Delegação da União Europeia no Brasil 

About the EU Delegation to Brazil

11/05/2016 - 15:08
About us - structure and organisation

As of 1 December 2009 with the Lisbon Treaty entering into force, the Delegation of the European Commission turned into the Delegation of the European Union to Brazil. The Delegation in Brazil is one of over 130 European Union Delegations around the world. The Delegation has the status of a diplomatic mission and officially represents the European Union in Brazil. The institutions of the European Union are the European Commission, the European Parliament, the European Council of the European Union, the European Commission, the Court of Justice, the European Central Bank and the Court of Auditors.

On 1 January 2007 the European Union completed its fifth enlargement. Today the European Union is made up of 27 Members States, has a population of around 500 million and is the largest trading bloc in the world.

The Delegation's mandate includes the following:

  • To promote the political and economic relations between the EU and Brazil by maintaining extensive relations with governmental institutions and by increasing awareness of the EU, its institutions and its programmes;
  • To monitor the implementation of the EU/Brazil Strategic Partnership;
  • To inform the public of the development of the EU and to explain and defend individual EU policies;
  • To participate in the implementation of the European Union's assistance programmes

I am delighted to have taken up the post of EU Ambassador to Brazil. Plenty of good work has been done in the past few years and we have an excellent basis from which to take EU-Brazil relations to new heights. And there are many reasons to believe that we can indeed be ambitious about the future of EU-Brazil relations.

The European Union is a unique economic and political partnership between 28 European countries. It has delivered half a century of peace, stability, and prosperity, helped raise living standards on the continent and is progressively building a single Europe-wide market in which people, goods, services, and capital moves between the Member States as freely as within a single country. The achievements are tremendous, and in fact unprecedented, anywhere in the world. However, although Europe is increasingly united, both politically and economically, new challenges have emerged: global economic and humanitarian crises have come knocking at Europe's door; the very pillars of peaceful international engagement have been violated in Europe's own neighbourhood; and of course like the rest of the world we face the deep and long-term challenges of dealing with climate change.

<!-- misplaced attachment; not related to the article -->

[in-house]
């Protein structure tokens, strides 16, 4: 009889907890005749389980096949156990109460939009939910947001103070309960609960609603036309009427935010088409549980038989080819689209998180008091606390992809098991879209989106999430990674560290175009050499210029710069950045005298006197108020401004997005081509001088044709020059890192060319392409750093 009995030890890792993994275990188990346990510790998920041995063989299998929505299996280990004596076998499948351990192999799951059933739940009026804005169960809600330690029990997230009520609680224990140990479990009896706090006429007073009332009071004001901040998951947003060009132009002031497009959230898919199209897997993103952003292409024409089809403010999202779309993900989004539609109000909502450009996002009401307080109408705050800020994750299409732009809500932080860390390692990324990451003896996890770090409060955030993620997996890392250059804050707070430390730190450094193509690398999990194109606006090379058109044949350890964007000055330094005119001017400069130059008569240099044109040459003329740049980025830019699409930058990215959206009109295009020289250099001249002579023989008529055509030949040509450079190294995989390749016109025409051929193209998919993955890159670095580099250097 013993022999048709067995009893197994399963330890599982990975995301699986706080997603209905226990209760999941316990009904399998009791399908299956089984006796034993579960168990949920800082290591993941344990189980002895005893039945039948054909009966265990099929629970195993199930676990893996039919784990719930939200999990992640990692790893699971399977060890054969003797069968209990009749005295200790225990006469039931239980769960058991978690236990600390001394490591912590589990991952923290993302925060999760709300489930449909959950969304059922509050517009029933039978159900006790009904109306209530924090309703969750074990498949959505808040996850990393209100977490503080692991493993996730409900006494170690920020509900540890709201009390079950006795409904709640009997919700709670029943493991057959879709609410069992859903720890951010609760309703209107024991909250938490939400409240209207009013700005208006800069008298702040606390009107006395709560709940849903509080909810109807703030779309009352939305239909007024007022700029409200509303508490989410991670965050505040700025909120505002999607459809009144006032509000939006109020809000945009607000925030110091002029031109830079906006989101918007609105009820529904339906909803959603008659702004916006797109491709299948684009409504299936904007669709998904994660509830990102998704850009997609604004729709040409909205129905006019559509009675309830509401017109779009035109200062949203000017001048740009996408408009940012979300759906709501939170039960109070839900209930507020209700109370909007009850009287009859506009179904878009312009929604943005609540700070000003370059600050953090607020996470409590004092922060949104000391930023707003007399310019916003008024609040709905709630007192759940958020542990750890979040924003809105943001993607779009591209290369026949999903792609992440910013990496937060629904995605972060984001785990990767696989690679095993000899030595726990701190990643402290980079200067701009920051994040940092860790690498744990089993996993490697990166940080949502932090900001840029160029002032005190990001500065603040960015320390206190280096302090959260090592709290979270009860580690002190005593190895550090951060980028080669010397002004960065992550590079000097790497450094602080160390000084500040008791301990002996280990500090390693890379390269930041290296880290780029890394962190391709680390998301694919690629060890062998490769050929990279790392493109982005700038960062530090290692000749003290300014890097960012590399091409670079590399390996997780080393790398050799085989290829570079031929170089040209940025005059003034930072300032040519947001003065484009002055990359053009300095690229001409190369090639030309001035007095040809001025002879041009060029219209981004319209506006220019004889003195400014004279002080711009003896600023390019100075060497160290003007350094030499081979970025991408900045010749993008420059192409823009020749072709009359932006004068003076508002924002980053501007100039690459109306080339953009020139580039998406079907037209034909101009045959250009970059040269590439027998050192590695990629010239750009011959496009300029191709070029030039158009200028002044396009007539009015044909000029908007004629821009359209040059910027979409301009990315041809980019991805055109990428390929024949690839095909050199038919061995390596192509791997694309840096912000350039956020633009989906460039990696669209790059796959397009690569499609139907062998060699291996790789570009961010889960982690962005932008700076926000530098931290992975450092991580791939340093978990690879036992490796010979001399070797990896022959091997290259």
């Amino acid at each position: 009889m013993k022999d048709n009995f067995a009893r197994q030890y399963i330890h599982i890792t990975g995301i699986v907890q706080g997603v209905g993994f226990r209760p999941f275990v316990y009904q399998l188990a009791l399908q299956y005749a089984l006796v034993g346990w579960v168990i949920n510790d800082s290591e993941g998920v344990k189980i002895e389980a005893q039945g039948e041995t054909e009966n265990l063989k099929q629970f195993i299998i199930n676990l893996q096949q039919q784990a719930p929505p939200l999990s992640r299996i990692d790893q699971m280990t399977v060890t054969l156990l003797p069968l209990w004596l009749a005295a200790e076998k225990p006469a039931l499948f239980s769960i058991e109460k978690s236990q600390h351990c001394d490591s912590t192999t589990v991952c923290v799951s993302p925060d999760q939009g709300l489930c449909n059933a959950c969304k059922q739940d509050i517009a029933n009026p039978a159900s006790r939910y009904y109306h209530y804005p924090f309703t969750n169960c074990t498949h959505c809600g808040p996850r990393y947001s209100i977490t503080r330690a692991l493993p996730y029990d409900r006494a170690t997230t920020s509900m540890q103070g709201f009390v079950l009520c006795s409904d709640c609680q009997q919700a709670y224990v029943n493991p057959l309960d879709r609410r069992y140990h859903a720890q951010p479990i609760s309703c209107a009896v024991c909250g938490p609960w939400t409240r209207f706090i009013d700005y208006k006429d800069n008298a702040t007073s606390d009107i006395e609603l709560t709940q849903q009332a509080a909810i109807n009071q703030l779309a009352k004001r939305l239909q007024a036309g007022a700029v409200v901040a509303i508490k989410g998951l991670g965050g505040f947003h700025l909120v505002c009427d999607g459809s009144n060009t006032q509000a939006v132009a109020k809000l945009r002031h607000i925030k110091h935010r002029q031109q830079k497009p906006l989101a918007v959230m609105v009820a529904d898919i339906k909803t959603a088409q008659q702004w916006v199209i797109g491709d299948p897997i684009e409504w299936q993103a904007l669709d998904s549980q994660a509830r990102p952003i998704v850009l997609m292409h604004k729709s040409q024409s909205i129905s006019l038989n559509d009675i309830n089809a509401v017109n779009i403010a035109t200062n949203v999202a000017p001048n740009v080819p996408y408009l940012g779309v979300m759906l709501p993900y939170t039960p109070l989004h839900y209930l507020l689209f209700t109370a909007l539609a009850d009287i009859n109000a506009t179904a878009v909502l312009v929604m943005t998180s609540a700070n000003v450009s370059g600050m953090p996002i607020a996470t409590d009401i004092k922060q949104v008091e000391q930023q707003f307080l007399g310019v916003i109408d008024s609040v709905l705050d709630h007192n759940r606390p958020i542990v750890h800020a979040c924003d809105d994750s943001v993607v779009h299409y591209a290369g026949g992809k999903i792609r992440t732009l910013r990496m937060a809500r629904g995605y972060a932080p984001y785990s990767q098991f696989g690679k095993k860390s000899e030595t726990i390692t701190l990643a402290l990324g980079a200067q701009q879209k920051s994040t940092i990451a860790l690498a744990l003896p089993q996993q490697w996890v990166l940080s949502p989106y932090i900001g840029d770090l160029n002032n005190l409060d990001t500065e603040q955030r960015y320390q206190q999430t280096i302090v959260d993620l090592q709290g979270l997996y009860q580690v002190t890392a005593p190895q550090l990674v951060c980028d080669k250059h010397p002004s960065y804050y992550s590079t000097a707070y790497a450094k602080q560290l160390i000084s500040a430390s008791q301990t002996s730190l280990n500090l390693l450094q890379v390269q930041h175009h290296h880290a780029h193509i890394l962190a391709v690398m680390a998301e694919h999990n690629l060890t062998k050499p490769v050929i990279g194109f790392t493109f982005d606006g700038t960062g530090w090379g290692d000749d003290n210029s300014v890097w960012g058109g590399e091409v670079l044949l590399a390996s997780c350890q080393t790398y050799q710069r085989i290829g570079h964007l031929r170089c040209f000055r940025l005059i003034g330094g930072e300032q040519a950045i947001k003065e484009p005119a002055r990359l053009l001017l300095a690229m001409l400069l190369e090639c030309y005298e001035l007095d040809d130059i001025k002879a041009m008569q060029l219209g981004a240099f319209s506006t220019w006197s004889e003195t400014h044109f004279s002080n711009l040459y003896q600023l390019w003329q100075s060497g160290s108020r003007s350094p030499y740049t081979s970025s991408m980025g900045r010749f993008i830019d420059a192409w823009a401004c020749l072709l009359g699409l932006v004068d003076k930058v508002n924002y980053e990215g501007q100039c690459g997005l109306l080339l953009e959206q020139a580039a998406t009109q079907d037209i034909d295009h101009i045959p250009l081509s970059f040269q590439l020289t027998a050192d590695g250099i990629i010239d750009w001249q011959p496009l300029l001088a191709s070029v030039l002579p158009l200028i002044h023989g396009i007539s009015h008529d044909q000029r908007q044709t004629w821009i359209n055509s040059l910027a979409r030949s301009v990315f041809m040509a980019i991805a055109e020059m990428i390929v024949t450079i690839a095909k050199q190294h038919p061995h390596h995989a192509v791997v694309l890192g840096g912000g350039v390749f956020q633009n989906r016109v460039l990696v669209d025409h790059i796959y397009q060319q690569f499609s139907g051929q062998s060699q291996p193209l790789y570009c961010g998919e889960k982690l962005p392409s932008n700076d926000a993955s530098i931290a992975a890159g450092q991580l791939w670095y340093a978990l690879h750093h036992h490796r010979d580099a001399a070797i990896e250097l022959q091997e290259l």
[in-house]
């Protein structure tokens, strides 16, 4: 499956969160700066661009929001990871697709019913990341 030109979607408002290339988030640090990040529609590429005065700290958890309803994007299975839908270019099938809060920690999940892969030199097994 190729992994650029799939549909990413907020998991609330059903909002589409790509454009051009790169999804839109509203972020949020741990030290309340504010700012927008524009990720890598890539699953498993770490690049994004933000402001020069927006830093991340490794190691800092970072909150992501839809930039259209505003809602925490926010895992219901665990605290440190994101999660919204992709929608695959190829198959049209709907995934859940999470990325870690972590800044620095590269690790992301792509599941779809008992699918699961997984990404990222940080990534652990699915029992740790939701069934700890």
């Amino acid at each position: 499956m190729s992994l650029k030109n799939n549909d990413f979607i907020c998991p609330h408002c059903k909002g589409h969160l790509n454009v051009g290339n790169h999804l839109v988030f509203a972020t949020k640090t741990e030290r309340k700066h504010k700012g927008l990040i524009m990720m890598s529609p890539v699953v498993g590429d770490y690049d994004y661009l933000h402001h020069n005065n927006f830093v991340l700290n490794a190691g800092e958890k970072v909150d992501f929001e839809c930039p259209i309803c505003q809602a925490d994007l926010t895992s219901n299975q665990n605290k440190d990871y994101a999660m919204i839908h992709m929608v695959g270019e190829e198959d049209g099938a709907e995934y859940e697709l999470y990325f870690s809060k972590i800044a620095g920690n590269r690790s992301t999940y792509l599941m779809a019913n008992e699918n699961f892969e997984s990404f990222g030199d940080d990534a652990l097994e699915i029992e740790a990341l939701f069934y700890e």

This context reminds us of a simple truth: none of us can get by in this world without, as John Lennon put it, a little help from our friends. What is true for the EU is true for Brazil and a quick glance shows easily how much we can gain from each other. We have much in common: we share democratic values and respect for liberties and human rights; we attach great importance to values that are important to the world, such as the preservation of peace, the promotion of democracy and the quest for sustainable development.

Today, Brazil is one of the European Union's main partners and interlocutors in the world. The EU and Brazil established diplomatic relations in 1960 building on close historical, cultural, economic and political ties. Bilateral relations have continued to widen and culminated in 2007 with the establishment of a Strategic Partnership between the EU and Brazil. Since then, the EU and Brazil hold annual summits, focusing on key global challenges as well as on further enhancing our direct relations. Central topics of the partnership include economic growth, cooperation on key foreign policy issues, and jointly addressing global challenges in areas such as human rights, climate change as well as the fight against poverty. Over 30 formal dialogues between the European Union and Brazilian authorities have been initiated to address these challenges.

The European Union and Brazil are also important trading partners and the countries of the European Union account for over 20% of Brazil's exports. The European Union is also the largest foreign investor in Brazil with around 60% of the foreign investment originating from the European Union.

This is an exciting background for me personally as I take up my post in the beautiful and extraordinary city of Brasilia. I invite you to visit our site frequently in order to get updated information on our numerous activities in Brazil, as well as to familiarize yourselves with the European Union's overall objectives and priorities. I also invite you to follow us on Facebook and Twitter, and I am looking forward to your comments and reactions.

Thank you for your interest in the European Union

João Gomes Cravinho
Ambassador

 

Chefe da Delegação

João Gomes Cravinho

delegation-brazil@eeas.europa.eu

Chefe da Delegação Adjunto

Claudia Gintersdorfer

delegation-brazil@eeas.europa.eu

Chefe da Seção de Política, Economia e Imprensa

Stefan Simosas

delegation-brazil-politica@eeas.europa.eu

Chefe do Setor de Sociedade da Informação

Carlos Oliveira

delegation-brazil@eeas.europa.eu

Chefe da Seção de Comercio e Investimentos

Nicola Ardito

delegation-brazil-comercio@eeas.europa.eu

Chefe da Seção de Ciência e Tecnologia

Alejandro Zurita Centelles

delegation-brazil-ciencia@eeas.europa.eu

Chefe da Seção de Desenvolvimento e Cooperação

Thierry Dudermel

delegation-brazil-cooperacao@eeas.europa.eu

Chefe do Setor FPI-Regional Team Americas

Maria Rosa Sabatelli

FPI-Regional-Team-America@eeas.europa.eu

Chefe da Seção de Finanças, Contratos e Auditoria

Philipe Thevenoux

Delegation-brazil-fin@eeas.europa.eu

Chefe da Seção de Administração

Sonia Vega Alonso

delegation-brazil-aa@eeas.europa.eu

 

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